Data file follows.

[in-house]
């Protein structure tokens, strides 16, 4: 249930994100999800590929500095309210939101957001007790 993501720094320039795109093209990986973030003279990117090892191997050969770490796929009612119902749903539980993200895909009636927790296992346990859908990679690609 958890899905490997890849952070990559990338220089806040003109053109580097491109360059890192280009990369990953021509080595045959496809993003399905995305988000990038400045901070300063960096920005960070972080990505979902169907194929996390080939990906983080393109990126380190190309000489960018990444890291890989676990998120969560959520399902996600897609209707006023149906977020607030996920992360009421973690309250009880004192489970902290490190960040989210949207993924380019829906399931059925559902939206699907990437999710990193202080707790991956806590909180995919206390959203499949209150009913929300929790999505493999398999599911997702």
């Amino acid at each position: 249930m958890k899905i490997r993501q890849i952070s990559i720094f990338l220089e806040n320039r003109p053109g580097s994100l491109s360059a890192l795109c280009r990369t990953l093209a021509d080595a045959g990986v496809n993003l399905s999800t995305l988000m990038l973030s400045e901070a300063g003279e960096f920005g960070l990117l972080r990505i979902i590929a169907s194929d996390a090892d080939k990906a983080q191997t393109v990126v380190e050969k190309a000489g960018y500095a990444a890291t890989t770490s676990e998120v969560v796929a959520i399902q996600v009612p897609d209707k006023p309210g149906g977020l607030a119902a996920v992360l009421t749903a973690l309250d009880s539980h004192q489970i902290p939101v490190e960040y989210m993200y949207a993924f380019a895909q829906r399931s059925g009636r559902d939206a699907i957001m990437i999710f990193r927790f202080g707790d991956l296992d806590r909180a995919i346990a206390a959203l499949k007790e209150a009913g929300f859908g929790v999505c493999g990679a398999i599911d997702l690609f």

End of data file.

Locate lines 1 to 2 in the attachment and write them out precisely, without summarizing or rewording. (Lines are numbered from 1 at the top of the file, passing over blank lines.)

[in-house]
């Protein structure tokens, strides 16, 4: 249930994100999800590929500095309210939101957001007790 993501720094320039795109093209990986973030003279990117090892191997050969770490796929009612119902749903539980993200895909009636927790296992346990859908990679690609 958890899905490997890849952070990559990338220089806040003109053109580097491109360059890192280009990369990953021509080595045959496809993003399905995305988000990038400045901070300063960096920005960070972080990505979902169907194929996390080939990906983080393109990126380190190309000489960018990444890291890989676990998120969560959520399902996600897609209707006023149906977020607030996920992360009421973690309250009880004192489970902290490190960040989210949207993924380019829906399931059925559902939206699907990437999710990193202080707790991956806590909180995919206390959203499949209150009913929300929790999505493999398999599911997702």